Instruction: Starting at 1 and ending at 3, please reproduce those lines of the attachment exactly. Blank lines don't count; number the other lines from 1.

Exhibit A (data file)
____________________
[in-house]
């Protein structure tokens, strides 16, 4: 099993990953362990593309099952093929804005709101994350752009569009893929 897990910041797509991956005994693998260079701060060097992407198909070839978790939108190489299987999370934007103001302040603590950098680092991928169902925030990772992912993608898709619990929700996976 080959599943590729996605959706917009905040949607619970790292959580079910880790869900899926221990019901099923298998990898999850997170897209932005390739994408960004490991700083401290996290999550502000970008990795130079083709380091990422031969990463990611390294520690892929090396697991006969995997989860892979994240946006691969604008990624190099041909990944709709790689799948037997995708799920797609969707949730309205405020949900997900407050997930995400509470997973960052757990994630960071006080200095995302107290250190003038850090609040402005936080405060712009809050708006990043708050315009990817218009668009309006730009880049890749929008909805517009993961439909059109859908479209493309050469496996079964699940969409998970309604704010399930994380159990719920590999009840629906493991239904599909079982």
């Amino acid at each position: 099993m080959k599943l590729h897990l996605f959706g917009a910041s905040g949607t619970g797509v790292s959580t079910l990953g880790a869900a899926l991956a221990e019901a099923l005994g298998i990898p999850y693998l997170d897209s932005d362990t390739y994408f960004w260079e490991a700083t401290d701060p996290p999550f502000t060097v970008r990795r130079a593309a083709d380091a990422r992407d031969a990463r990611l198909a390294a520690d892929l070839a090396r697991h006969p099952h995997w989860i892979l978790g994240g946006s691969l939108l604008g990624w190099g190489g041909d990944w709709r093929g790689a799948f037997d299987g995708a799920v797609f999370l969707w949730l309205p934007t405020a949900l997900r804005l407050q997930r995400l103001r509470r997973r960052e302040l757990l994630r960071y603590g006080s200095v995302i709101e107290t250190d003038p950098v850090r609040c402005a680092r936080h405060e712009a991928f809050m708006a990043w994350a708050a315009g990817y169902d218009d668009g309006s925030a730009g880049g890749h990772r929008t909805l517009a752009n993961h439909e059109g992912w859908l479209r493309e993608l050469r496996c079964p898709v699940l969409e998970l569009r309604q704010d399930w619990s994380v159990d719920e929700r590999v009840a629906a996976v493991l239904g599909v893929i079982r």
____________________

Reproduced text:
[in-house]
């Protein structure tokens, strides 16, 4: 099993990953362990593309099952093929804005709101994350752009569009893929 897990910041797509991956005994693998260079701060060097992407198909070839978790939108190489299987999370934007103001302040603590950098680092991928169902925030990772992912993608898709619990929700996976 080959599943590729996605959706917009905040949607619970790292959580079910880790869900899926221990019901099923298998990898999850997170897209932005390739994408960004490991700083401290996290999550502000970008990795130079083709380091990422031969990463990611390294520690892929090396697991006969995997989860892979994240946006691969604008990624190099041909990944709709790689799948037997995708799920797609969707949730309205405020949900997900407050997930995400509470997973960052757990994630960071006080200095995302107290250190003038850090609040402005936080405060712009809050708006990043708050315009990817218009668009309006730009880049890749929008909805517009993961439909059109859908479209493309050469496996079964699940969409998970309604704010399930994380159990719920590999009840629906493991239904599909079982």
């Amino acid at each position: 099993m080959k599943l590729h897990l996605f959706g917009a910041s905040g949607t619970g797509v790292s959580t079910l990953g880790a869900a899926l991956a221990e019901a099923l005994g298998i990898p999850y693998l997170d897209s932005d362990t390739y994408f960004w260079e490991a700083t401290d701060p996290p999550f502000t060097v970008r990795r130079a593309a083709d380091a990422r992407d031969a990463r990611l198909a390294a520690d892929l070839a090396r697991h006969p099952h995997w989860i892979l978790g994240g946006s691969l939108l604008g990624w190099g190489g041909d990944w709709r093929g790689a799948f037997d299987g995708a799920v797609f999370l969707w949730l309205p934007t405020a949900l997900r804005l407050q997930r995400l103001r509470r997973r960052e302040l757990l994630r960071y603590g006080s200095v995302i709101e107290t250190d003038p950098v850090r609040c402005a680092r936080h405060e712009a991928f809050m708006a990043w994350a708050a315009g990817y169902d218009d668009g309006s925030a730009g880049g890749h990772r929008t909805l517009a752009n993961h439909e059109g992912w859908l479209r493309e993608l050469r496996c079964p898709v699940l969409e998970l569009r309604q704010d399930w619990s994380v159990d719920e929700r590999v009840a629906a996976v493991l239904g599909v893929i079982r």